Clio Logo

Visitors to the National Airline History Museum in Hanger 9 of the Charles B. Wheeler Downtown Airport can enjoy a tour that includes exhibits, aviation artifacts, and several historic aircraft. The museum began with the acquisition and restoration of a Lockheed Constellation in the 1980s. Today, the museum holds a collection of historic aircraft and exhibits. The museum hosts community functions and offers educational programs. One of the most popular additions to the museum is a pair of flight simulators, where visitors can try their hand at flying various historic aircrafts.


  • The museum offers an up-close look at a Lockheed Constellation, DC-3, Martin 404, and several other aircraft and aviation artifacts.
  • Guests can try their hand at flying historic aircraft through the museum's flight simulator
  • The museum is located in hanger nine of the downtown airport.

The National Airline History Museum dates back to 1986, when Larry Brown and Dick McMahon established a non-profit group called Save-a-Connie. The organization’s original purpose was to acquire and restore a 1940s Lockheed Super G Constellation, commonly known as the “Connie.” The group managed to obtain a retired Connie in Mesa, Arizona. Volunteers managed to repair the plane enough to make it operational, and successfully flew it to Kansas City. The plane was brought to Hanger 9 at the Charles B. Wheeler Downtown Airport. In 1989 the Save-a-Connie Museum opened in the hanger, displaying the Connie as well as items and documents relating to the airline industry.

Save-a-Connie’s membership and collection grew over the years. Many of the original volunteers and paying members were former employees at TWA (Transcontinental Western Airlines) which for many years had its headquarters in Kansas City. It also acquired more aircrafts, such as a Martin 404 and a Douglas DC-3. Originally the museum was focused on the history of propeller-driven aircraft, but later expanded to include jets as well. In 2000 Save-a-Connie was renamed the Airline History Museum to reflect its expansion beyond the original Constellation plane. During the late 2000s and early 2010s the museum was plagued by a series of issues involving financial mismanagement. In 2007 a fundraising gala featuring John Travolta became controversial after it was revealed that over 85% of the proceeds went to paying for the event. In 2011 former museum director Paul Sloan was convicted of embezzling $51,000 from the institution over the past several years. That same year the museum underwent reforms and a rebranding effort. It was renamed the National Airline History Museum and unveiled a new website, logo, and exhibits.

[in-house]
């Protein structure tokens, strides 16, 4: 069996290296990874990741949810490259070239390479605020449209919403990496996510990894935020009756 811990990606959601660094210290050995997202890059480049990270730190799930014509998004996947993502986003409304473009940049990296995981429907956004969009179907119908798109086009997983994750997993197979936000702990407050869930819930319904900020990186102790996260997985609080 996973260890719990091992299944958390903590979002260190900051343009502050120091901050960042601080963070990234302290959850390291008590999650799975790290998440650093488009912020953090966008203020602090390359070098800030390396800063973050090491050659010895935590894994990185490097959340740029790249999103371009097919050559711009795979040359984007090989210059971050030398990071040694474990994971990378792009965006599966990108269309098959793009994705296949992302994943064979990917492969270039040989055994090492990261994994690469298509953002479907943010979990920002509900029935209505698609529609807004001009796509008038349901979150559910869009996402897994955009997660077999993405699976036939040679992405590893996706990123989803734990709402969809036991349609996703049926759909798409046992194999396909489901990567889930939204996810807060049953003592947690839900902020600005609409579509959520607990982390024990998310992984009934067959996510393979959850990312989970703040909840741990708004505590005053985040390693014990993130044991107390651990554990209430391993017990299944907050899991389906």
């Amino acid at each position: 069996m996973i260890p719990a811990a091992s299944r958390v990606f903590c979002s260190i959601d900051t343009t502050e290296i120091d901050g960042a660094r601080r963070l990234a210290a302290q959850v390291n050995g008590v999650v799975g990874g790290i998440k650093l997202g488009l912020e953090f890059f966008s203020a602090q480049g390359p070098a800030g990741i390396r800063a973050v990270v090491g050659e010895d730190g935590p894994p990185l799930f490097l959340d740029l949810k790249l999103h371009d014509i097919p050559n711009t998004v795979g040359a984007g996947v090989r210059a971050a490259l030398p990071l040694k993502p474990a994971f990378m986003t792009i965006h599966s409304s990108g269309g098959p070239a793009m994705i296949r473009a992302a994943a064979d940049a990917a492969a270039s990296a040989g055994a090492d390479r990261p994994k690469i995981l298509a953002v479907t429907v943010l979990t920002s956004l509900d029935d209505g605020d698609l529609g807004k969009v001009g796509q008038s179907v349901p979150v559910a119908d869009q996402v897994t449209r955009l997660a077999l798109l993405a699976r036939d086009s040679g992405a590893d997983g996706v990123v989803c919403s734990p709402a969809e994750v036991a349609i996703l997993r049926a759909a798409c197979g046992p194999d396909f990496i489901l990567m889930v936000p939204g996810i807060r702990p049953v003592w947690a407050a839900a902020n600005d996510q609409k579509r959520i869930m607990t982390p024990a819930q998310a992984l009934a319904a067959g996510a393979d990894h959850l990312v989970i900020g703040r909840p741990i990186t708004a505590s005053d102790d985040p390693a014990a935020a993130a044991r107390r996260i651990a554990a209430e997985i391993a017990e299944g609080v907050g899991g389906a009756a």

The National Airline History Museum currently possesses eight aircraft. In addition to the original Super G Constellation, the museum has a Boeing 727, a Douglas DC-3, a Douglas DC-8-62, a KC Eaglet, a Lockheed L-1011 Tristar, a Martin 404, and a Northrop Delta 1D. Projects are underway to restore several of the planes to their original conditions and make them operational again. One unique item on display at the museum is the Moonliner II, a 38 foot model rocket. It is a replica of a 76 foot rocket, the Moonliner, which was displayed in Tomorrowland at Disneyland from 1955-1962 as part of a partnership with TWA. The Moonliner II was built and placed on the TWA building in Kansas City, where it stood until 1962. Besides aircraft, the museum features exhibits and artifacts on the airline industry, primarily TWA. It also has two flight simulators, in which visitors can experience flying various models of airplanes.

“A Visit to the National Airline History Museum in Kansas City, Missouri.” Traveling with the Jones. July 27, 2015. Accessed June 21, 2018. http://www.travelingwiththejones.com/2015/07/27/a-visit-to-the-national-airline-history-museum-in-kansas-city-missouri/

Campbell, Matt. “Kansas City airline museum to restore rare 1934 Northrop Delta.” Kansas City Star. March 18, 2016. Accessed June 21, 2018. http://www.kansascity.com/news/local/article66870792.html

Cronkleton, Roberta A. “Kansas City museum rescues Boeing 727 from being scrapped.” Kansas City Star. June 23, 2016. Accessed June 21, 2018. http://www.kansascity.com/news/local/article85571757.html

Martin, David. “John Travolta helped Kansas City’s Airline History Museum take off – but a con man almost took it down.” The Pitch. February 1, 2011. Accessed June 21, 2018. https://www.pitch.com/news/article/20595449/john-travolta-helped-kansas-citys-airline-history-museum-take-off-but-a-con-man-almost-took-it-down

“National Airline History Museum.” Visit KC. Accessed June 21, 2018. http://news.visitkc.com/facts/national-airline-history-museum

Trussell, Robert. “When air travel was glorious: Airline museum at Wheeler Downtown Airport is a trip.” Kansas City Star. May 18, 2015. Accessed June 21, 2018. http://www.kansascity.com/living/travel/article20659206.html

Turner, Terry. “The National Airline History Museum.” Sioux City Journal. August 24, 2011. Accessed June 21, 2018. https://siouxcityjournal.com/special-section/prime/the-national-airline-history-museum/article_95833bef-694f-5ad3-b82d-49cd3fd17067.html